The Labor Department reported today, Thursday, August 13, that first-time unemployment claims for the week ending in August 8 were under one million for the first time since March. Last week’s claim sits at 936 thousand, compared to the week of March 14—the last week under one million—at 282 thousand. Last week’s claims were down 228 thousand from the previous week’s claims, having sat at 1.191 million claims, according to the Labor Department news release. The New York Times reported that an additional 489 thousand applied for claims under the federal Pandemic Unemployment Assistance program.
According to the New York Times, unemployment claims have fallen drastically since the beginning months of the COVID-19 pandemic, during which nearly 6.9 million Americans applied in just late March. In comparison to past recessions in the United States, the New York Times wrote that the worst unemployment week on record was from 1882, landing in at 695 thousand claims.
In total, 28 million people are receiving unemployment benefits as of July 25, which is three million down from the previous week, reported the Washington Post. With the following week’s drop in unemployment claims, the total number of people receiving unemployment benefits should drop accordingly. CNBC reported that the states that saw the largest decrease in unemployment were Florida (-23,180), New York (-21,905), and Texas (-11,233).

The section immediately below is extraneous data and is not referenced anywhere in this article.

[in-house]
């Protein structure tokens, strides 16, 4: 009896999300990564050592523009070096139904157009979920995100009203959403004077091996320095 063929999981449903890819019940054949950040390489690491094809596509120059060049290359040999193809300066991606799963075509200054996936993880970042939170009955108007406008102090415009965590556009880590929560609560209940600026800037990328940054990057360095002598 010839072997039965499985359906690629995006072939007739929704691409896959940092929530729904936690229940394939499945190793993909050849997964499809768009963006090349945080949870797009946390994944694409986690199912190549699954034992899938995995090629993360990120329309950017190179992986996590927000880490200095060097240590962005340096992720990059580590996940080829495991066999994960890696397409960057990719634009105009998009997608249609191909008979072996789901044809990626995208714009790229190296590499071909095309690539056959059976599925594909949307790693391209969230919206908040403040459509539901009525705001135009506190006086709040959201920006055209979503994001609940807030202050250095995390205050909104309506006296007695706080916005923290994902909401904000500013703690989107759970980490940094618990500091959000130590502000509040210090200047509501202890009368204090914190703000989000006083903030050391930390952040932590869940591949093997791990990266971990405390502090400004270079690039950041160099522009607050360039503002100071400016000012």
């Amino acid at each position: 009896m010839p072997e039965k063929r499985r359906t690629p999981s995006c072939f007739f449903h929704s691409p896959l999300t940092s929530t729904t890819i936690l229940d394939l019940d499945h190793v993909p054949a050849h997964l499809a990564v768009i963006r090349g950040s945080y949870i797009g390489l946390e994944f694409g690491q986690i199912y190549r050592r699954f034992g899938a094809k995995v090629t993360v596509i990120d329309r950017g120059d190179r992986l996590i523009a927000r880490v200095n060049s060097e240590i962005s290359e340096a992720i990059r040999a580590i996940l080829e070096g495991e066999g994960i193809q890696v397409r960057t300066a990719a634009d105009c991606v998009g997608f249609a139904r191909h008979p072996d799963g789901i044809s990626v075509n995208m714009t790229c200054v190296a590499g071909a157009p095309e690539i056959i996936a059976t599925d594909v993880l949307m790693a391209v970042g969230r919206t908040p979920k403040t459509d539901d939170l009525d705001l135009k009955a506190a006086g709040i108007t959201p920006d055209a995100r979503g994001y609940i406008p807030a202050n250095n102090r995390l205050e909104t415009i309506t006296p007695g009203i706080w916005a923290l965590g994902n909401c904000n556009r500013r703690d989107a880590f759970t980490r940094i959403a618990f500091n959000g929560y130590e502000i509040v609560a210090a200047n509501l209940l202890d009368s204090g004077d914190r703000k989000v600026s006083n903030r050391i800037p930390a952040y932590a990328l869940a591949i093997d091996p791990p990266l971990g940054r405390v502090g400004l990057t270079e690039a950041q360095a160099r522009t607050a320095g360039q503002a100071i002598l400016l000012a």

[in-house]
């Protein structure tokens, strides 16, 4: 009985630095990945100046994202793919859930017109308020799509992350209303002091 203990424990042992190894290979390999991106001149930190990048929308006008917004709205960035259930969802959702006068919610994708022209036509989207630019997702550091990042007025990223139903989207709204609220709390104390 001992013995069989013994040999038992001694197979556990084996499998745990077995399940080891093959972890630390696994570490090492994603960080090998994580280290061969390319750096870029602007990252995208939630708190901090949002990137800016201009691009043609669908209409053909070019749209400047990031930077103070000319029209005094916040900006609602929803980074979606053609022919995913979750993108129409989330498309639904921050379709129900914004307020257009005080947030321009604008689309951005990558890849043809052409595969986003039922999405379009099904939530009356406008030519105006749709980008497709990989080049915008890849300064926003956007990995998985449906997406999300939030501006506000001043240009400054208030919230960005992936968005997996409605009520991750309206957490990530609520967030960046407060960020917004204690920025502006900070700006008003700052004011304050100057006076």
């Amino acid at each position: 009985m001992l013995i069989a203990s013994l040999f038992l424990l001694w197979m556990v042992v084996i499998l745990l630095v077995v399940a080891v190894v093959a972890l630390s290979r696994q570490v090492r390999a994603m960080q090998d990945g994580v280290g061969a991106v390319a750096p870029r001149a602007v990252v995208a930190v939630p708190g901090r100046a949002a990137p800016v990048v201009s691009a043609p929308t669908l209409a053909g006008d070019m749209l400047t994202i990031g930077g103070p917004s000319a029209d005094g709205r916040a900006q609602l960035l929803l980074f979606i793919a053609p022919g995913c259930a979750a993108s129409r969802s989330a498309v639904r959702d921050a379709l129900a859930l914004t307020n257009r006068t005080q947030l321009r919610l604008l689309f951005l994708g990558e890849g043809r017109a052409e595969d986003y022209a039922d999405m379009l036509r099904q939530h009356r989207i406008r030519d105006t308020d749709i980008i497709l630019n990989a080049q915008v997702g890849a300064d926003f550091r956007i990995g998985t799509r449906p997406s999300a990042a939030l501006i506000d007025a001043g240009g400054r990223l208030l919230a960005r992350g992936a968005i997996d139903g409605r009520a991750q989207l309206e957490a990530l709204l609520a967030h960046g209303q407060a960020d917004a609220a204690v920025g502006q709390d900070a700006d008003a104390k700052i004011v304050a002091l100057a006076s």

According to the Times, unlike many of the temporary layoffs and furloughs that came at the beginning of the pandemic, now most new job losses are likely to be permanent. They report that the Labor Department brought back 1.8 million jobs in July, though much fewer than June’s number of 4.8 million after businesses faced closure a second time. They continued that only fewer than 22 million of the jobs lost in March and April have been restored. This ultimately may affect future unemployment numbers going forward.
As of July 31, the provision of an additional $600 given to unemployment insurance recipients on top of their usual compensation has expired, according to CNBC. This decision has started controversy within the nation. In response, congressional leaders are currently discussing an extension, as the president has issued an executive order that would provide an additional $400.